Do you have that one vegan friend that you never invite to a dinner party? That’s me. And I’m not even vegan! (Gluten and lactose intolerant, no pork, no beef, no tofu and the list goes on, generally FODMAPs at the moment.)
It’s a little annoying to not get invited to a lot of dinners, especially when I love food, but I understand; people get intimidated by the idea of cooking a meal for a bunch of friends and either making a separate dish for their vegan/vegetarian/FODMAP/picky friend or making the whole dish vegan. A lot of vegans will offer to bring their own main dish and won’t mind if you serve a non-vegan main to everyone else.
But when someone goes the extra mile and makes a meal I can eat, that person is the most awesome person in the world. So when I had a dinner party last month, I decided to go the “make the whole meal vegan” route.
The trick is just to make something that looks stunning (presentation is key) and to avoid obvious pitfalls like boring tofu stir-fries. And if you can involve a kitchen torch and some live flame, all the better.
I took inspiration from Candide, HVOR and LOV, three restaurants in Montreal – two of which have tasting menus with some impressive vegetable courses, but only one of which is actually vegetarian.
They inspired me to create savoury purées topped with things soft and crunchy and warm and drizzled with a sweet-sour-and-savoury sauce (balsamic reduction, pomegranate, currant or something like that).
Here’s what I came up with:
Appetizer: Warm Hummus with Smoked Paprika
Main course: Balsamic-Braised Oyster Mushrooms on Pressure Caramelized Parsnip Purée with Bok Choy and Flame-Toasted Sunflower Seeds
Dessert: Sweet-Spiced Cinnamon Biscotti with Elderflower and Red Currant Sorbets and Lemon Foam (with some dark chocolate on the side)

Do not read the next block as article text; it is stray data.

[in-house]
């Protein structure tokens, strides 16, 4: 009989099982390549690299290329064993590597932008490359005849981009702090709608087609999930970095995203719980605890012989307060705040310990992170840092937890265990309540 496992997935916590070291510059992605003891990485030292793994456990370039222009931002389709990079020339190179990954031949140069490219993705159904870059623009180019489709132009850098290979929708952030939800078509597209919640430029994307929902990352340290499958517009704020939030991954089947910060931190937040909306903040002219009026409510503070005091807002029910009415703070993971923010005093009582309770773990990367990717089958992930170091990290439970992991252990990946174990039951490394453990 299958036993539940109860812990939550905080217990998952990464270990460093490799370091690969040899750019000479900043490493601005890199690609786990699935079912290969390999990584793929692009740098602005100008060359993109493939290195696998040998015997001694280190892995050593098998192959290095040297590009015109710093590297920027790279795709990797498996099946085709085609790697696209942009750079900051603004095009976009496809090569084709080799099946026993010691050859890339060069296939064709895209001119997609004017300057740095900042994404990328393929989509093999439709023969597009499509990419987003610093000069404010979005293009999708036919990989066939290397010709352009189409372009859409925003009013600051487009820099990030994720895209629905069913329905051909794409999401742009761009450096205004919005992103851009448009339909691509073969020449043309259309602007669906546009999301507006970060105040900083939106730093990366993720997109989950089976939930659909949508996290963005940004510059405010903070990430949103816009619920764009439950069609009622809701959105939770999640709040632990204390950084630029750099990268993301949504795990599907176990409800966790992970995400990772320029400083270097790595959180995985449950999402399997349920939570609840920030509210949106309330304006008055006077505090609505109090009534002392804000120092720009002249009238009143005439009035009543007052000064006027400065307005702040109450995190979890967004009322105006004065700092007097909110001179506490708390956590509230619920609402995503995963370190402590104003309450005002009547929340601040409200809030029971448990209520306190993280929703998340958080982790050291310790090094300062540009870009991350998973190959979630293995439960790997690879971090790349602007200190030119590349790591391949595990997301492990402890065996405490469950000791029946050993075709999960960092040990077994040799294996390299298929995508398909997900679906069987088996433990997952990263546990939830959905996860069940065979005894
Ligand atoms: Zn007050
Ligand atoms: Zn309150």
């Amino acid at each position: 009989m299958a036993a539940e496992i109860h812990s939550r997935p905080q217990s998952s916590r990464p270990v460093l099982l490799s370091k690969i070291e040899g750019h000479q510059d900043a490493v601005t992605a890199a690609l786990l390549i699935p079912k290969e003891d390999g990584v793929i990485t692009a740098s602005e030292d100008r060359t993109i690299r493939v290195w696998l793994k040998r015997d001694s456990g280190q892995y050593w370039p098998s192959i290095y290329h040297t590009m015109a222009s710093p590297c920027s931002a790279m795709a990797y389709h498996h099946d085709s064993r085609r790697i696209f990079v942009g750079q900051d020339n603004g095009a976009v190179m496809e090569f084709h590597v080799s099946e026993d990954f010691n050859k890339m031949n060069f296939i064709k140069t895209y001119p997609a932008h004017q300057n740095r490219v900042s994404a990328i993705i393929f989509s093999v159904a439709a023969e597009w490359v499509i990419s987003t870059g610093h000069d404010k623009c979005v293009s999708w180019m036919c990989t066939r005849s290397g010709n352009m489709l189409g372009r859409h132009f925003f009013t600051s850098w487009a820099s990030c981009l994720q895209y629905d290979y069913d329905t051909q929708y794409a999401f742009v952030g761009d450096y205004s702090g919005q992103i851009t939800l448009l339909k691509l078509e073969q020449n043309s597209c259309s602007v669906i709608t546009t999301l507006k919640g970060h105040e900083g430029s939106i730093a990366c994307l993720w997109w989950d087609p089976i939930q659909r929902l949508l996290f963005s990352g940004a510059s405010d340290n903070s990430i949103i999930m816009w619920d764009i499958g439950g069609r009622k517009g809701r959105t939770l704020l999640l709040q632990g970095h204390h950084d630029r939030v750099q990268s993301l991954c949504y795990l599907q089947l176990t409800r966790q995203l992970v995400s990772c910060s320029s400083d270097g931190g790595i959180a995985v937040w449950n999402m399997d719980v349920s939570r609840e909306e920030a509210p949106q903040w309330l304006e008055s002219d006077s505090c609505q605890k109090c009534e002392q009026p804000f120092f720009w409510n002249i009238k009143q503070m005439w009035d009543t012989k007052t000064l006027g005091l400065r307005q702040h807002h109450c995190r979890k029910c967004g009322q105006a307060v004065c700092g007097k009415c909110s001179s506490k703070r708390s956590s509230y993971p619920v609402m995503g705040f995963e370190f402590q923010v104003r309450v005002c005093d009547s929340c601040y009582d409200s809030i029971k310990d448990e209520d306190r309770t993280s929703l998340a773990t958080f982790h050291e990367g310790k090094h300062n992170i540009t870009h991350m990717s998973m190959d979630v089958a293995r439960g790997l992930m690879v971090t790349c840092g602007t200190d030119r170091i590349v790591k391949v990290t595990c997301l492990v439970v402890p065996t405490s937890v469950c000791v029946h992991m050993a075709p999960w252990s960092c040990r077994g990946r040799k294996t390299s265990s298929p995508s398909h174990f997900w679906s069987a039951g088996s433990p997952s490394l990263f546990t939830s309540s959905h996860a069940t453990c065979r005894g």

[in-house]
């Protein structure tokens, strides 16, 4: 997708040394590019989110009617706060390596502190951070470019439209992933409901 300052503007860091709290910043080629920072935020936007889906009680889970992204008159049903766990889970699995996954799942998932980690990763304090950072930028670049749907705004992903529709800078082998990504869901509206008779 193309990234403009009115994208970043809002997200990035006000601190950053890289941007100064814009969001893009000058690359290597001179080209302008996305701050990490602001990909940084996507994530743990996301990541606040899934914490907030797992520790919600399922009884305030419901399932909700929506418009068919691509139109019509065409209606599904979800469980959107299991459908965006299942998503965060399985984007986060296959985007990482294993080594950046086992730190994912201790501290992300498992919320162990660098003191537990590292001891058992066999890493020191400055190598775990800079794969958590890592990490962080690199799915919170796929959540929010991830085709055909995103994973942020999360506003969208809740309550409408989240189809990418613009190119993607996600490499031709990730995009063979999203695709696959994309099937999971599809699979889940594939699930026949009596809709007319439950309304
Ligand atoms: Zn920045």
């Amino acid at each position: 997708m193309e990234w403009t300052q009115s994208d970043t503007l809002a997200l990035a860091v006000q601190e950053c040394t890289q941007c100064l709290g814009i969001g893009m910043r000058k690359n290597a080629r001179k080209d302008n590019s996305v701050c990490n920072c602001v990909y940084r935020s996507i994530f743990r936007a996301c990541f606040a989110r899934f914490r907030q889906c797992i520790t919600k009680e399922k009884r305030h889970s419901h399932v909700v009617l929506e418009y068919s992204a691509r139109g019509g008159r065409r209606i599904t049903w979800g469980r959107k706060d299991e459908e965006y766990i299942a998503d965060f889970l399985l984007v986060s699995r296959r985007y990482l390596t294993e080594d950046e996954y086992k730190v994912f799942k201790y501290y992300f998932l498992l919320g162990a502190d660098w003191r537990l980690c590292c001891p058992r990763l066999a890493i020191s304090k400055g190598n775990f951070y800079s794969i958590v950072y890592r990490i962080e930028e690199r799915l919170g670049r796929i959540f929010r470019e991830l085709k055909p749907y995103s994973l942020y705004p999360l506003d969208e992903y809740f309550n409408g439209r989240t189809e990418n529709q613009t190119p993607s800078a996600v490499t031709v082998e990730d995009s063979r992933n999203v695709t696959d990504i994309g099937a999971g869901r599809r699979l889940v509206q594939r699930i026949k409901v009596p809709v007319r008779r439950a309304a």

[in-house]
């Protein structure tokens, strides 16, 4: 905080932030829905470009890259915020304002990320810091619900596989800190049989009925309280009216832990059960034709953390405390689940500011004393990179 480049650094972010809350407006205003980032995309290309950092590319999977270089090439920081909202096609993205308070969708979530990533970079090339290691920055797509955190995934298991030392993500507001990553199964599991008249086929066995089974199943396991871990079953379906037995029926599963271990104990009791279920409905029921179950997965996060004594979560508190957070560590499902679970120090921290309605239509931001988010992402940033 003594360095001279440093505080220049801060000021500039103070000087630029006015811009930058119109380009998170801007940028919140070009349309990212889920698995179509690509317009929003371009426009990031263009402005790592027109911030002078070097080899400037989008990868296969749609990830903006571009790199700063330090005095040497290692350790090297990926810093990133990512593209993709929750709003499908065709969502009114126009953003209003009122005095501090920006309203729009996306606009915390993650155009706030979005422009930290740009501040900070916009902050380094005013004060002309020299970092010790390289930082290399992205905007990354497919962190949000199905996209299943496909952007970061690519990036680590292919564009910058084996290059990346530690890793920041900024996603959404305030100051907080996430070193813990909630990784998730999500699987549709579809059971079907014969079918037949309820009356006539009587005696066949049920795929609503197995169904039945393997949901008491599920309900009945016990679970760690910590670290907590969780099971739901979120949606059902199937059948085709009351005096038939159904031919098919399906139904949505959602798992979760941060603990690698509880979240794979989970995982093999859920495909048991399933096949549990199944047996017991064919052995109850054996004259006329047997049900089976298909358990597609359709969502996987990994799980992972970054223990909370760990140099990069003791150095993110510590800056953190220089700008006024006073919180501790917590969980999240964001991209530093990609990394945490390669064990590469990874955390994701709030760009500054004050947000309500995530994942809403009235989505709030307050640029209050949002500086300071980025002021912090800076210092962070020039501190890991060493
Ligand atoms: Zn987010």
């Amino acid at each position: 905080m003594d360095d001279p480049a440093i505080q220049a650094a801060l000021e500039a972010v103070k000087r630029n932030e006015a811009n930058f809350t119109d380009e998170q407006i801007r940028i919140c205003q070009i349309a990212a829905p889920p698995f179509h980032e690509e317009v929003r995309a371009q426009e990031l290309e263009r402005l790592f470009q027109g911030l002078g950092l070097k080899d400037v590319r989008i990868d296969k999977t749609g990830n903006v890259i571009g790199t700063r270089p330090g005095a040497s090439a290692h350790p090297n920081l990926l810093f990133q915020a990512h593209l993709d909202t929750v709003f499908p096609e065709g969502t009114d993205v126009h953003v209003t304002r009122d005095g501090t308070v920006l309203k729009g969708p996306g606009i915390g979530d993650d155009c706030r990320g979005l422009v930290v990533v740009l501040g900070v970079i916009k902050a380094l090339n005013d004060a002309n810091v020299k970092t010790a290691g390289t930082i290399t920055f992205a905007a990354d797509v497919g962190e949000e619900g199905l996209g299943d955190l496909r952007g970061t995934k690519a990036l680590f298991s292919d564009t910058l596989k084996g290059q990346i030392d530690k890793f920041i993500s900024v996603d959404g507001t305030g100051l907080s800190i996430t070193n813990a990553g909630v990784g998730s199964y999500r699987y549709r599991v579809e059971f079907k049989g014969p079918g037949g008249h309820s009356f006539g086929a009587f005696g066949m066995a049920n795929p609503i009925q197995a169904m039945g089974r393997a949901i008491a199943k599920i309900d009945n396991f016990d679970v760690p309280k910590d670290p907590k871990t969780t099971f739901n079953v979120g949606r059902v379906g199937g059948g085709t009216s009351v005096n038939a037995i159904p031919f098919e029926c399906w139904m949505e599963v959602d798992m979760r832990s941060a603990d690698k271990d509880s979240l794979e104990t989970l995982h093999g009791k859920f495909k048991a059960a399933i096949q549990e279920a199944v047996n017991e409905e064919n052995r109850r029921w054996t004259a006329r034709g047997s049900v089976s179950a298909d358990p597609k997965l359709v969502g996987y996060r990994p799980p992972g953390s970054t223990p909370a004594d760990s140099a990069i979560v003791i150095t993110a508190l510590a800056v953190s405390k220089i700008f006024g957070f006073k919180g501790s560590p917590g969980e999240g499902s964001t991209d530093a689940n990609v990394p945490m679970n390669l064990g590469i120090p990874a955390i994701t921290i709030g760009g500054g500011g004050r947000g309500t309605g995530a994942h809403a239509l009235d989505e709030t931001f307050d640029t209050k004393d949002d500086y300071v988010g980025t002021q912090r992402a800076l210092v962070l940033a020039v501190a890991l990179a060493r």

Here are the recipes:
Warm hummus with smoked paprika
2 cups dried organic* chickpeas, soaked in 8 cups water overnight (or make it FODMAPS-friendly by using drained canned chickpeas and bringing the chickpeas to a boil just to reheat them)
1 tsp ground turmeric
1/4 cup sesame seeds
1 tbsp olive oil or water, as needed
3/4 tsp salt
2 tbsp smoked paprika
Drain the chickpeas and bring to a boil with another 8 cups of water and the turmeric. Skim the scum that comes to the top and reduce heat to simmer until tender (anywhere from 30-90 minutes, depending on the age of the chickpeas). I then drain the chickpeas and add more water and boil again to remove more of the aquafaba (it’s not FODMAPS-friendly) but you don’t have to.
While the chickpeas are cooking, toast the sesame seeds on a baking sheet in a 350˚F oven until golden, about 8-10 minutes. I just shove them in there as the oven’s preheating and set a timer for every few minutes until they’re done. Don’t forget to set the timer!
Grind the hot seeds in a blender and add the warm, drained chickpeas and the salt. The chickpeas should have enough water in them to blend without having to add more. If you do need to add more liquid, add some olive oil or water until smooth. I like it just a little chunky, but if you have a powerful blender, you can get this pretty smooth. Transfer to a serving bowl and use a spoon to create a moat in the hummus. Tap or spoon the smoked paprika into the circle and add a little extra all over to make it pretty. Serve with gluten free crackers or bread.
Balsamic-Braised Oyster Mushrooms on Pressure Caramelized Parsnip Purée with Bok Choy and Flame-Toasted Sunflower Seeds
I made the parsnip purée a day in advance to get it out of the way. If you don’t have a kitchen torch, toast the sunflower seeds in the oven for 5-10 minutes at 350˚F on a baking sheet until golden. It works just as well, but it’s less cool, and the mushrooms and purée don’t get toasted that way. My torch cost me about $40 including butane canisters. The pressure-caramelization is inspired by Modernist Cuisine’s pressure-caramelized carrot soup. It’s genius. this version replaces the heaps of butter with vegetable stock and Earth Balance vegan margarine. It’s not as intense, but it’s a whole lot lighter. If you don’t have a pressure cooker, you can roast the parsnips in oil and salt and then purée. It’s okay, but also not as awesome. You can add minced shallots, garlic and onions to the mushrooms (which would make it much more delicious), but I didn’t because of FODMAPs. You can steam other greens besides bok choy. I just happened to have bok choy. Adding something watery and crunchy beefs up the dish (so to speak).